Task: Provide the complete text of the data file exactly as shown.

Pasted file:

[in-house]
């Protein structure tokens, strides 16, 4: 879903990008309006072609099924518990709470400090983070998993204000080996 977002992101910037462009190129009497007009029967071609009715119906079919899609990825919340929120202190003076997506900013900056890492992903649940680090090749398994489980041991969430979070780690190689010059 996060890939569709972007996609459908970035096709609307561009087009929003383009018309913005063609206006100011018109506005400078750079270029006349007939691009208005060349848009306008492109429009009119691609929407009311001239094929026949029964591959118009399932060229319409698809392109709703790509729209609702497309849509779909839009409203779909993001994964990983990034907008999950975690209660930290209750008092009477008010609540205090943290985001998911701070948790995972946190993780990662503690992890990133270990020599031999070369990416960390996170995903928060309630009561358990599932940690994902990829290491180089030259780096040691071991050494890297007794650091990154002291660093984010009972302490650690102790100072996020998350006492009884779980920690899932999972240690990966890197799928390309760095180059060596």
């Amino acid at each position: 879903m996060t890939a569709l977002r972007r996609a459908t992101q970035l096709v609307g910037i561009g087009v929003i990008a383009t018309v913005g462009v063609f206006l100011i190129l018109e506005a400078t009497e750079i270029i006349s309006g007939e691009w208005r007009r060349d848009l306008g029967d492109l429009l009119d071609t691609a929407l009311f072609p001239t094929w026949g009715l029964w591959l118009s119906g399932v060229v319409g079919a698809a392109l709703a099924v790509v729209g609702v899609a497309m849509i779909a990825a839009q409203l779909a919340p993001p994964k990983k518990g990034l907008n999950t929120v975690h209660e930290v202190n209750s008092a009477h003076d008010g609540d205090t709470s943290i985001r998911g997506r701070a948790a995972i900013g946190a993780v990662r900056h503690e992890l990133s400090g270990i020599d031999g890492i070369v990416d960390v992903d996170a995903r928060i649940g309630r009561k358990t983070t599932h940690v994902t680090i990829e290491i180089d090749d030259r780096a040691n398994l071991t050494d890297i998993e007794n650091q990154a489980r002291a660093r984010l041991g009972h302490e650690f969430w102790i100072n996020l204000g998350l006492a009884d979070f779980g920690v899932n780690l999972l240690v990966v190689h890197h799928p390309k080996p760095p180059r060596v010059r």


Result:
[in-house]
């Protein structure tokens, strides 16, 4: 879903990008309006072609099924518990709470400090983070998993204000080996 977002992101910037462009190129009497007009029967071609009715119906079919899609990825919340929120202190003076997506900013900056890492992903649940680090090749398994489980041991969430979070780690190689010059 996060890939569709972007996609459908970035096709609307561009087009929003383009018309913005063609206006100011018109506005400078750079270029006349007939691009208005060349848009306008492109429009009119691609929407009311001239094929026949029964591959118009399932060229319409698809392109709703790509729209609702497309849509779909839009409203779909993001994964990983990034907008999950975690209660930290209750008092009477008010609540205090943290985001998911701070948790995972946190993780990662503690992890990133270990020599031999070369990416960390996170995903928060309630009561358990599932940690994902990829290491180089030259780096040691071991050494890297007794650091990154002291660093984010009972302490650690102790100072996020998350006492009884779980920690899932999972240690990966890197799928390309760095180059060596």
């Amino acid at each position: 879903m996060t890939a569709l977002r972007r996609a459908t992101q970035l096709v609307g910037i561009g087009v929003i990008a383009t018309v913005g462009v063609f206006l100011i190129l018109e506005a400078t009497e750079i270029i006349s309006g007939e691009w208005r007009r060349d848009l306008g029967d492109l429009l009119d071609t691609a929407l009311f072609p001239t094929w026949g009715l029964w591959l118009s119906g399932v060229v319409g079919a698809a392109l709703a099924v790509v729209g609702v899609a497309m849509i779909a990825a839009q409203l779909a919340p993001p994964k990983k518990g990034l907008n999950t929120v975690h209660e930290v202190n209750s008092a009477h003076d008010g609540d205090t709470s943290i985001r998911g997506r701070a948790a995972i900013g946190a993780v990662r900056h503690e992890l990133s400090g270990i020599d031999g890492i070369v990416d960390v992903d996170a995903r928060i649940g309630r009561k358990t983070t599932h940690v994902t680090i990829e290491i180089d090749d030259r780096a040691n398994l071991t050494d890297i998993e007794n650091q990154a489980r002291a660093r984010l041991g009972h302490e650690f969430w102790i100072n996020l204000g998350l006492a009884d979070f779980g920690v899932n780690l999972l240690v990966v190689h890197h799928p390309k080996p760095p180059r060596v010059r």